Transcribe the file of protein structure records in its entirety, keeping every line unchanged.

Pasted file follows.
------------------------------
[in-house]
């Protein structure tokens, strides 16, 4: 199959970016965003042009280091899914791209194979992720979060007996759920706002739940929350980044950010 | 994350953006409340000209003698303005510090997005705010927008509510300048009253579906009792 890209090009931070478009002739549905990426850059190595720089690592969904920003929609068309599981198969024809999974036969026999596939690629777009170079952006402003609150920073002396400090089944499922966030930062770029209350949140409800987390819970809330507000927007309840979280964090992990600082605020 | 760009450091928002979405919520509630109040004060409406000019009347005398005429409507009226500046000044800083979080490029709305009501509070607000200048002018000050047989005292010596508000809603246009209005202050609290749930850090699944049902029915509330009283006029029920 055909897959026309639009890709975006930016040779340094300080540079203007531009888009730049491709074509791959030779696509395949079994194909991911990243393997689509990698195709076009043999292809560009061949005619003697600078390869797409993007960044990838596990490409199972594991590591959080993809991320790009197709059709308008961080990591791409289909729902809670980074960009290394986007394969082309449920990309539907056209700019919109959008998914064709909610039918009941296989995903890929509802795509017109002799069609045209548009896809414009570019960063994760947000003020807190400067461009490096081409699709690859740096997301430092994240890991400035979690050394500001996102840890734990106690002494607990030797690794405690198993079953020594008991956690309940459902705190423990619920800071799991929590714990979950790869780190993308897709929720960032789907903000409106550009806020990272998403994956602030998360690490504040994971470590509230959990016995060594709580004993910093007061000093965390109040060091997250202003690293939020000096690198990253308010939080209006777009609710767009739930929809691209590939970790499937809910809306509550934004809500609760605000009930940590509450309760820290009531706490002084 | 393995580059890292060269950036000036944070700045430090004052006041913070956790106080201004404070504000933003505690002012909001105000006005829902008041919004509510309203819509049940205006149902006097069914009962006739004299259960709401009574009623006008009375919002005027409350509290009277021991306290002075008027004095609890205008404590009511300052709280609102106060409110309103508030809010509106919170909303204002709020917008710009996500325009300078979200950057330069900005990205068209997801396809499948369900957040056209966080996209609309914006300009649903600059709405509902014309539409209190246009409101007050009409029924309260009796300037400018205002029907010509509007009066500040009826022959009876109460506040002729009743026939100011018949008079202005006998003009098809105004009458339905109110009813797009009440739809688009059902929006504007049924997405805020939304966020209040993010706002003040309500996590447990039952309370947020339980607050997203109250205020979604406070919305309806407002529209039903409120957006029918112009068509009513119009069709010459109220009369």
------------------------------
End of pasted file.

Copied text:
[in-house]
């Protein structure tokens, strides 16, 4: 199959970016965003042009280091899914791209194979992720979060007996759920706002739940929350980044950010 | 994350953006409340000209003698303005510090997005705010927008509510300048009253579906009792 890209090009931070478009002739549905990426850059190595720089690592969904920003929609068309599981198969024809999974036969026999596939690629777009170079952006402003609150920073002396400090089944499922966030930062770029209350949140409800987390819970809330507000927007309840979280964090992990600082605020 | 760009450091928002979405919520509630109040004060409406000019009347005398005429409507009226500046000044800083979080490029709305009501509070607000200048002018000050047989005292010596508000809603246009209005202050609290749930850090699944049902029915509330009283006029029920 055909897959026309639009890709975006930016040779340094300080540079203007531009888009730049491709074509791959030779696509395949079994194909991911990243393997689509990698195709076009043999292809560009061949005619003697600078390869797409993007960044990838596990490409199972594991590591959080993809991320790009197709059709308008961080990591791409289909729902809670980074960009290394986007394969082309449920990309539907056209700019919109959008998914064709909610039918009941296989995903890929509802795509017109002799069609045209548009896809414009570019960063994760947000003020807190400067461009490096081409699709690859740096997301430092994240890991400035979690050394500001996102840890734990106690002494607990030797690794405690198993079953020594008991956690309940459902705190423990619920800071799991929590714990979950790869780190993308897709929720960032789907903000409106550009806020990272998403994956602030998360690490504040994971470590509230959990016995060594709580004993910093007061000093965390109040060091997250202003690293939020000096690198990253308010939080209006777009609710767009739930929809691209590939970790499937809910809306509550934004809500609760605000009930940590509450309760820290009531706490002084 | 393995580059890292060269950036000036944070700045430090004052006041913070956790106080201004404070504000933003505690002012909001105000006005829902008041919004509510309203819509049940205006149902006097069914009962006739004299259960709401009574009623006008009375919002005027409350509290009277021991306290002075008027004095609890205008404590009511300052709280609102106060409110309103508030809010509106919170909303204002709020917008710009996500325009300078979200950057330069900005990205068209997801396809499948369900957040056209966080996209609309914006300009649903600059709405509902014309539409209190246009409101007050009409029924309260009796300037400018205002029907010509509007009066500040009826022959009876109460506040002729009743026939100011018949008079202005006998003009098809105004009458339905109110009813797009009440739809688009059902929006504007049924997405805020939304966020209040993010706002003040309500996590447990039952309370947020339980607050997203109250205020979604406070919305309806407002529209039903409120957006029918112009068509009513119009069709010459109220009369």